Minimal data procesing is required: We drop entries with null values as well as duplicates. Then, we perform a train-test-split and save the data on our working directory as well as in AWS s3 storage.
To execute the training and deployment routine, we need to write a python script. The crucial part for the training lies in the main clause. It reads the data, instantiates a pipeline and trains the model. Here, a minimal preprocessing of one-hot-encoding and standard scaling is chosen. LogisticRegression acts as a baseline model. The model is then serialized and saved given the model directory.
The script takes four arguments. First, we need to define input path for the training data. It assumes the existence of two files: X_train.csv and y_train.csv. The differentiation between categorical and numerical variables is explicitly given in this example. Finally, the output path for the serialized model is defined. Using these arguments makes it convenient to run the training routine on our local machine and via Sagemaker in the cloud.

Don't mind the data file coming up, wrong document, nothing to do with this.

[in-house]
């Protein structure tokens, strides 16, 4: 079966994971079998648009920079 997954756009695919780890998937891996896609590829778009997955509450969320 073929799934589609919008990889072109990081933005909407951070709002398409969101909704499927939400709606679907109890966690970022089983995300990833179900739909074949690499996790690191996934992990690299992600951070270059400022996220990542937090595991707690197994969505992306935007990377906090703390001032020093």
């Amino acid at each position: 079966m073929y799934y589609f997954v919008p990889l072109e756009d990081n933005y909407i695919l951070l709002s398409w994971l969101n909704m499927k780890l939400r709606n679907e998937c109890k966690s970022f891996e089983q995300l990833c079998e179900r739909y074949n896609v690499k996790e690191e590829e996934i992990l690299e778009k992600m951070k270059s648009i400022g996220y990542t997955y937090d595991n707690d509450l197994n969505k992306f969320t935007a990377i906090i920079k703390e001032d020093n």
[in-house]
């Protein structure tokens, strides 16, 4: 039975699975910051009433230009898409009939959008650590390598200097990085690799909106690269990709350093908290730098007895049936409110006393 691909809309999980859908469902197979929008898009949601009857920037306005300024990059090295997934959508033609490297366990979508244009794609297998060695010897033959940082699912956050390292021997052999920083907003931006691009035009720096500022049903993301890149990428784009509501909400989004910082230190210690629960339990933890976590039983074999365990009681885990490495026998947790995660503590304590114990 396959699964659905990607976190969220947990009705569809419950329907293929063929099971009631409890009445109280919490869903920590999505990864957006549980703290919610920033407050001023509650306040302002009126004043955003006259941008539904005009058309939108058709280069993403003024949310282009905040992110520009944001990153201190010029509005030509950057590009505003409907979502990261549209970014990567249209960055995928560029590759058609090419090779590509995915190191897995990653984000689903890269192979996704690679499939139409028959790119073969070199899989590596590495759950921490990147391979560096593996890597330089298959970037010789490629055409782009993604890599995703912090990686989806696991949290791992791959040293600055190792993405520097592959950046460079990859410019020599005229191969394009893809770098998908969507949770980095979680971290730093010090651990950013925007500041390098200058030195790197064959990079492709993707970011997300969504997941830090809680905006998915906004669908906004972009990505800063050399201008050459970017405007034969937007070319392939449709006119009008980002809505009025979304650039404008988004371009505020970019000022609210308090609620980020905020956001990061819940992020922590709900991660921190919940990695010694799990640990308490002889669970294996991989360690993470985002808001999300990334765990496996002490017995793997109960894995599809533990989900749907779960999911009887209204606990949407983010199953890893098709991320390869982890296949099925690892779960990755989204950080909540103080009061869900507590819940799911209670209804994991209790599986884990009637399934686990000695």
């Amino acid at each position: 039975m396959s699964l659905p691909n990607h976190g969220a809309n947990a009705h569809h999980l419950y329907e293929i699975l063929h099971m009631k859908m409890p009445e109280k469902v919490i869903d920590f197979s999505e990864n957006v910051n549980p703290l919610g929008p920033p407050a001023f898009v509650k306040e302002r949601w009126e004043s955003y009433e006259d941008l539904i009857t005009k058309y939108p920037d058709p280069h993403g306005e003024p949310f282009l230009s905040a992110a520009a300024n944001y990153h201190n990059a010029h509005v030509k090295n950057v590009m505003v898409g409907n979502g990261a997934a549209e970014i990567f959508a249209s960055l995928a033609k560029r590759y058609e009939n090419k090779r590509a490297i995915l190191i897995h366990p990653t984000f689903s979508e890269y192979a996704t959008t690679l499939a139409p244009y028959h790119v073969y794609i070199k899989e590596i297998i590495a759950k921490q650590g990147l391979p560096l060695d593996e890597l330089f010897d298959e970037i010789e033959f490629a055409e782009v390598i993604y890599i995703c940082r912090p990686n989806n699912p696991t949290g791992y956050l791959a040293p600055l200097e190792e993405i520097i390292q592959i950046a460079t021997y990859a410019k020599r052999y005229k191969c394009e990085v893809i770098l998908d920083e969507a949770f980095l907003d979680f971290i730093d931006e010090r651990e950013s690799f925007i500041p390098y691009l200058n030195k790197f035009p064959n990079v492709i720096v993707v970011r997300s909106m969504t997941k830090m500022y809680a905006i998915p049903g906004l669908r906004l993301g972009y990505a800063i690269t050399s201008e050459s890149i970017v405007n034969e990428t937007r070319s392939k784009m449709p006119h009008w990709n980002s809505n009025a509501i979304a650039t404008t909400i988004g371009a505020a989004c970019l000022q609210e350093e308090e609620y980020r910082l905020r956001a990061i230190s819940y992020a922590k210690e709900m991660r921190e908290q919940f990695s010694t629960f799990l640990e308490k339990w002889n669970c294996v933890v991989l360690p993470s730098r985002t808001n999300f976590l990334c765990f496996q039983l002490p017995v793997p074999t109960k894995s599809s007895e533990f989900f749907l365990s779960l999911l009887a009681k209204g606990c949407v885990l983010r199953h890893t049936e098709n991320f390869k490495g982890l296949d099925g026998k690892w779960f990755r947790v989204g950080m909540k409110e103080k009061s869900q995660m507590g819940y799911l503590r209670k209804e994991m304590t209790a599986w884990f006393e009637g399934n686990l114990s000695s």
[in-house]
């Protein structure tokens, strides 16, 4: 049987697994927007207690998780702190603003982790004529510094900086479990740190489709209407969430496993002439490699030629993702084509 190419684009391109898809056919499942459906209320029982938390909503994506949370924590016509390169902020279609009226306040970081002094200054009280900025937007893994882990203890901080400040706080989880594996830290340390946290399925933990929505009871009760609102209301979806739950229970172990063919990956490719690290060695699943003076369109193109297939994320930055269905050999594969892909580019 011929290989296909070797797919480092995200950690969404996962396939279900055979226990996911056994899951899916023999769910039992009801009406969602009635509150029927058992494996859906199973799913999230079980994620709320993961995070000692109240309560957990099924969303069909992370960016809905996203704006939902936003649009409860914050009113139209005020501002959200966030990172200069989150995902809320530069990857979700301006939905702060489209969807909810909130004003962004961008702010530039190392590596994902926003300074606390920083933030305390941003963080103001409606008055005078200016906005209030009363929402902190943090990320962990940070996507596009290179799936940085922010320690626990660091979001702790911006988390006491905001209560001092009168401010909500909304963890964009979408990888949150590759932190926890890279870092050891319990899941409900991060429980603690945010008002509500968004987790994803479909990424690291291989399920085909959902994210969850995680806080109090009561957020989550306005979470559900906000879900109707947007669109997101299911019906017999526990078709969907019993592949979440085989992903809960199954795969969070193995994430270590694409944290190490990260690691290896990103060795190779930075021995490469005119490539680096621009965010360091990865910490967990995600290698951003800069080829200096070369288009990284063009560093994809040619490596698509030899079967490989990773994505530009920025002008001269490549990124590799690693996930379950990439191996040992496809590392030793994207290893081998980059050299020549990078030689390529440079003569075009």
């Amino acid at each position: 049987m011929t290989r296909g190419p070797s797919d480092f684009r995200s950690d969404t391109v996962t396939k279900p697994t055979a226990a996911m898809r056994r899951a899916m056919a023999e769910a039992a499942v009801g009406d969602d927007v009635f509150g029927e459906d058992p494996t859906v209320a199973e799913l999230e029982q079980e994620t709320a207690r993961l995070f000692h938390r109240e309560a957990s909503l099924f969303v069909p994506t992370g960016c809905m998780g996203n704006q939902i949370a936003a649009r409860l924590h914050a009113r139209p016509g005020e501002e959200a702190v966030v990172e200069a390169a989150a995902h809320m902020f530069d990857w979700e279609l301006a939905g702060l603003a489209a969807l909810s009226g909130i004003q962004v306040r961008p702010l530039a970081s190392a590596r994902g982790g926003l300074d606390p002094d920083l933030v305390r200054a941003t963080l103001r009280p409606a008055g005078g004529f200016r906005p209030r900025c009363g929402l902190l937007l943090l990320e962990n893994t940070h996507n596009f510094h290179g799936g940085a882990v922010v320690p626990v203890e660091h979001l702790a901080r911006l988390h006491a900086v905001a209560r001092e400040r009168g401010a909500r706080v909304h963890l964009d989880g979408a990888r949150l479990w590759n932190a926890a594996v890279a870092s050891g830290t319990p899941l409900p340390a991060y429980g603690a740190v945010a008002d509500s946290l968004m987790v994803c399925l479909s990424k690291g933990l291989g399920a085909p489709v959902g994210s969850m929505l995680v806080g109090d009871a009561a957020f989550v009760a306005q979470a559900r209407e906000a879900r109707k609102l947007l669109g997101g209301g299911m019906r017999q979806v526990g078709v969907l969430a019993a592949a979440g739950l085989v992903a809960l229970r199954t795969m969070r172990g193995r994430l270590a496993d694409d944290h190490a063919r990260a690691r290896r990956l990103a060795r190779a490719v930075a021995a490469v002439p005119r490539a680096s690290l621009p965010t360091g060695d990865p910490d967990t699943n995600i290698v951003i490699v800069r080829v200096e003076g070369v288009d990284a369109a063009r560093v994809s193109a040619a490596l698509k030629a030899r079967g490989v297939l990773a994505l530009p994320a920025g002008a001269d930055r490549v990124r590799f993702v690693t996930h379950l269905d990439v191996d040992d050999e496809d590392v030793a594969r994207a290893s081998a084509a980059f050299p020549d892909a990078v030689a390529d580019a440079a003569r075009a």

The script also contains several serving functions that Sagemaker requires for model serving via the Sagemaker model endpoint service. These functions comprise of model_fn() ensuring that the model gets loaded from file, input_fn() handling the input in a way that it can be used for calling the predict() function on the model, the predict_fn() which calls predict on the model and the output_fn(), which will convert the model output to a format that can be send back to the caller.
For testing purposes, the script is also callable on our local machine, or on the instance on which the notebook is running.